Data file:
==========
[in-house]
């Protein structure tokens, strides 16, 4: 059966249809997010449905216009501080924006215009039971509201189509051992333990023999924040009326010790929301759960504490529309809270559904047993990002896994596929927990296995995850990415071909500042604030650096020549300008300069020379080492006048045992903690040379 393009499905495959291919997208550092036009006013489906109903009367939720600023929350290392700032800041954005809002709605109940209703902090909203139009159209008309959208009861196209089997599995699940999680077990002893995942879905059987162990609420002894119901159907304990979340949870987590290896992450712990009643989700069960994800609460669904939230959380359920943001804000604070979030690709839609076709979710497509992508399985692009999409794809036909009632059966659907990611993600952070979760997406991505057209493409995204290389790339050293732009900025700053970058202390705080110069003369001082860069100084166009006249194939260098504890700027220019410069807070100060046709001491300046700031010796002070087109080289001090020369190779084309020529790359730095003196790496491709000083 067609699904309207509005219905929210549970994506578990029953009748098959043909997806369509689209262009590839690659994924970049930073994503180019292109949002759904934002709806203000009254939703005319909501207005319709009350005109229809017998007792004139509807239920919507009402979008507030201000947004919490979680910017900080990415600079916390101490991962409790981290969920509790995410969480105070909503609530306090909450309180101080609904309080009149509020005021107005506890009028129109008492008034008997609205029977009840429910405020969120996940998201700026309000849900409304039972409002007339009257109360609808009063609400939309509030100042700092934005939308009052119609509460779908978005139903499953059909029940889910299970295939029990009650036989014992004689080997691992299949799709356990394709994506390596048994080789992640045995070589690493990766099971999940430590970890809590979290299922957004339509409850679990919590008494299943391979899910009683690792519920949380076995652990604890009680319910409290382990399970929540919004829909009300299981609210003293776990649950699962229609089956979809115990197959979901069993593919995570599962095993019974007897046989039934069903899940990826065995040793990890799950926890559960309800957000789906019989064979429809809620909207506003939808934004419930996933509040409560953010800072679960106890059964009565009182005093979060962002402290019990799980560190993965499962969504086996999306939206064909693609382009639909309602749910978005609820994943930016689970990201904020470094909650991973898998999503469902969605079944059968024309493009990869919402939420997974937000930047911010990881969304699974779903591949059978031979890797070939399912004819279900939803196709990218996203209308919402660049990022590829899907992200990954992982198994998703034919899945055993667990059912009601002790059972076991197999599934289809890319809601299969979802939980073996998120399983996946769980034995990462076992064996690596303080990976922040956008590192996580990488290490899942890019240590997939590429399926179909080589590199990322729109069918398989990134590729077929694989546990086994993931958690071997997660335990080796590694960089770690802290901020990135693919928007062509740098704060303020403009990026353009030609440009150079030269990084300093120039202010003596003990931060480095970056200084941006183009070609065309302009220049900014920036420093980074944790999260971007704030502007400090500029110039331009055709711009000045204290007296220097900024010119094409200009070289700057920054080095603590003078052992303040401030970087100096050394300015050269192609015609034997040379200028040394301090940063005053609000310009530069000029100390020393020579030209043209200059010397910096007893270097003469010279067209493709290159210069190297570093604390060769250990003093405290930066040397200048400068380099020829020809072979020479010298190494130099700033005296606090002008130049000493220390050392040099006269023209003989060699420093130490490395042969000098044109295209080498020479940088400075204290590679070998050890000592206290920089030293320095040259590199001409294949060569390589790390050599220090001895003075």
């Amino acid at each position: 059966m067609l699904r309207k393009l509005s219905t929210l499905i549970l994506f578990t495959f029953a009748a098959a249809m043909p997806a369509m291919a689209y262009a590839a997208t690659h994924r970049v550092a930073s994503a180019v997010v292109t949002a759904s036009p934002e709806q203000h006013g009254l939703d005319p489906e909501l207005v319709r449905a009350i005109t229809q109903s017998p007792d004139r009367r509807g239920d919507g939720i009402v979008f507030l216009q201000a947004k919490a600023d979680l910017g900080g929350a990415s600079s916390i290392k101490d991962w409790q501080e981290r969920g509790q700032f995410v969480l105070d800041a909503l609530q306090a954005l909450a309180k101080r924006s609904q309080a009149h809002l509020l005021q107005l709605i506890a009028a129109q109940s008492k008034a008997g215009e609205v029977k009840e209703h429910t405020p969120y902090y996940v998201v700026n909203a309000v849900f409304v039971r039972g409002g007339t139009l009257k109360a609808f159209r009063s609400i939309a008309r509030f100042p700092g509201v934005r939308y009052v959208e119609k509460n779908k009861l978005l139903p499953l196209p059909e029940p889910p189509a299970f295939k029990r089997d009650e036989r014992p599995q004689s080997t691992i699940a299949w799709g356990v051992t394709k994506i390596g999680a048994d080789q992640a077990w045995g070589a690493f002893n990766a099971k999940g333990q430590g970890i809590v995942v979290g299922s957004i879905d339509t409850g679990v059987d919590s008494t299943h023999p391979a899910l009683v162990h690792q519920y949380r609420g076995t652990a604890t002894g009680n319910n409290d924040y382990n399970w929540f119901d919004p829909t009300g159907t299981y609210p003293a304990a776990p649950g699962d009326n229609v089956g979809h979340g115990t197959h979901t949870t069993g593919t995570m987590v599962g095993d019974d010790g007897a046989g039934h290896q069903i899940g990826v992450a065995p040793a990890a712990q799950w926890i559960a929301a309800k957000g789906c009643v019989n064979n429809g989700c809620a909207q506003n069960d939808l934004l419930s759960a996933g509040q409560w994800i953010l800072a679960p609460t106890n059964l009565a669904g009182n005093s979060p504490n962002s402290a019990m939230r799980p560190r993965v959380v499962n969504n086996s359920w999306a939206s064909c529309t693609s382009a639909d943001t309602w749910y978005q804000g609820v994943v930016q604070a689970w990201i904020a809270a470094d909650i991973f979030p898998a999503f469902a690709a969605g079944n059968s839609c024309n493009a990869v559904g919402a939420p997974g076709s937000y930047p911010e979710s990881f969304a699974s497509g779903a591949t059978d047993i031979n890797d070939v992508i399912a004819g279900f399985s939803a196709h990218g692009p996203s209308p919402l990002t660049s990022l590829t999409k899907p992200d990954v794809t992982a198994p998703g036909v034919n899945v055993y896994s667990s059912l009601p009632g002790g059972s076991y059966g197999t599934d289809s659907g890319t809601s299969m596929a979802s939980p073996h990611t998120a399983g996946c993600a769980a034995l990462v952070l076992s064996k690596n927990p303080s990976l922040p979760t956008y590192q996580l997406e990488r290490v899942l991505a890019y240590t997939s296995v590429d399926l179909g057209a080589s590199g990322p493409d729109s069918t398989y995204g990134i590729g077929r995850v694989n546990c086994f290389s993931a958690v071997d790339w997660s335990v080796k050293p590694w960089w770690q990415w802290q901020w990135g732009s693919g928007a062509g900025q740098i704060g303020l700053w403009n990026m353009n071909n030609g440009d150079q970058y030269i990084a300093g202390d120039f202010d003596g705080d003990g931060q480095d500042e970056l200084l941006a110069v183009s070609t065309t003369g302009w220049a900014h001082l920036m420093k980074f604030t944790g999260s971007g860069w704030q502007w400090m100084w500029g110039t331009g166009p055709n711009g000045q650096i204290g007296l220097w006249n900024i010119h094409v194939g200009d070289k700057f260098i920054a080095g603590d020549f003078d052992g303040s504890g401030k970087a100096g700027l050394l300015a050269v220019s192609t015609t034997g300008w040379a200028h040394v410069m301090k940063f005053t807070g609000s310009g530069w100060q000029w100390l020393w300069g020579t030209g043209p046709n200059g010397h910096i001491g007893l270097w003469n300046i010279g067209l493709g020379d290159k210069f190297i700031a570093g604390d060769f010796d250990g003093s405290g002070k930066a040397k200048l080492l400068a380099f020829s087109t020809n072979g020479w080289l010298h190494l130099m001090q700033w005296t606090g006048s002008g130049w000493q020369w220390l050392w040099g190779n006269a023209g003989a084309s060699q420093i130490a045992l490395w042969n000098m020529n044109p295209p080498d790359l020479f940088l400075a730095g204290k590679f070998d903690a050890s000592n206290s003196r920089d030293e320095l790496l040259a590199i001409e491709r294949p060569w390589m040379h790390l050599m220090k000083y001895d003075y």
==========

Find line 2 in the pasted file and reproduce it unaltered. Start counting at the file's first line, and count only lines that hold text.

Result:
């Protein structure tokens, strides 16, 4: 059966249809997010449905216009501080924006215009039971509201189509051992333990023999924040009326010790929301759960504490529309809270559904047993990002896994596929927990296995995850990415071909500042604030650096020549300008300069020379080492006048045992903690040379 393009499905495959291919997208550092036009006013489906109903009367939720600023929350290392700032800041954005809002709605109940209703902090909203139009159209008309959208009861196209089997599995699940999680077990002893995942879905059987162990609420002894119901159907304990979340949870987590290896992450712990009643989700069960994800609460669904939230959380359920943001804000604070979030690709839609076709979710497509992508399985692009999409794809036909009632059966659907990611993600952070979760997406991505057209493409995204290389790339050293732009900025700053970058202390705080110069003369001082860069100084166009006249194939260098504890700027220019410069807070100060046709001491300046700031010796002070087109080289001090020369190779084309020529790359730095003196790496491709000083 067609699904309207509005219905929210549970994506578990029953009748098959043909997806369509689209262009590839690659994924970049930073994503180019292109949002759904934002709806203000009254939703005319909501207005319709009350005109229809017998007792004139509807239920919507009402979008507030201000947004919490979680910017900080990415600079916390101490991962409790981290969920509790995410969480105070909503609530306090909450309180101080609904309080009149509020005021107005506890009028129109008492008034008997609205029977009840429910405020969120996940998201700026309000849900409304039972409002007339009257109360609808009063609400939309509030100042700092934005939308009052119609509460779908978005139903499953059909029940889910299970295939029990009650036989014992004689080997691992299949799709356990394709994506390596048994080789992640045995070589690493990766099971999940430590970890809590979290299922957004339509409850679990919590008494299943391979899910009683690792519920949380076995652990604890009680319910409290382990399970929540919004829909009300299981609210003293776990649950699962229609089956979809115990197959979901069993593919995570599962095993019974007897046989039934069903899940990826065995040793990890799950926890559960309800957000789906019989064979429809809620909207506003939808934004419930996933509040409560953010800072679960106890059964009565009182005093979060962002402290019990799980560190993965499962969504086996999306939206064909693609382009639909309602749910978005609820994943930016689970990201904020470094909650991973898998999503469902969605079944059968024309493009990869919402939420997974937000930047911010990881969304699974779903591949059978031979890797070939399912004819279900939803196709990218996203209308919402660049990022590829899907992200990954992982198994998703034919899945055993667990059912009601002790059972076991197999599934289809890319809601299969979802939980073996998120399983996946769980034995990462076992064996690596303080990976922040956008590192996580990488290490899942890019240590997939590429399926179909080589590199990322729109069918398989990134590729077929694989546990086994993931958690071997997660335990080796590694960089770690802290901020990135693919928007062509740098704060303020403009990026353009030609440009150079030269990084300093120039202010003596003990931060480095970056200084941006183009070609065309302009220049900014920036420093980074944790999260971007704030502007400090500029110039331009055709711009000045204290007296220097900024010119094409200009070289700057920054080095603590003078052992303040401030970087100096050394300015050269192609015609034997040379200028040394301090940063005053609000310009530069000029100390020393020579030209043209200059010397910096007893270097003469010279067209493709290159210069190297570093604390060769250990003093405290930066040397200048400068380099020829020809072979020479010298190494130099700033005296606090002008130049000493220390050392040099006269023209003989060699420093130490490395042969000098044109295209080498020479940088400075204290590679070998050890000592206290920089030293320095040259590199001409294949060569390589790390050599220090001895003075």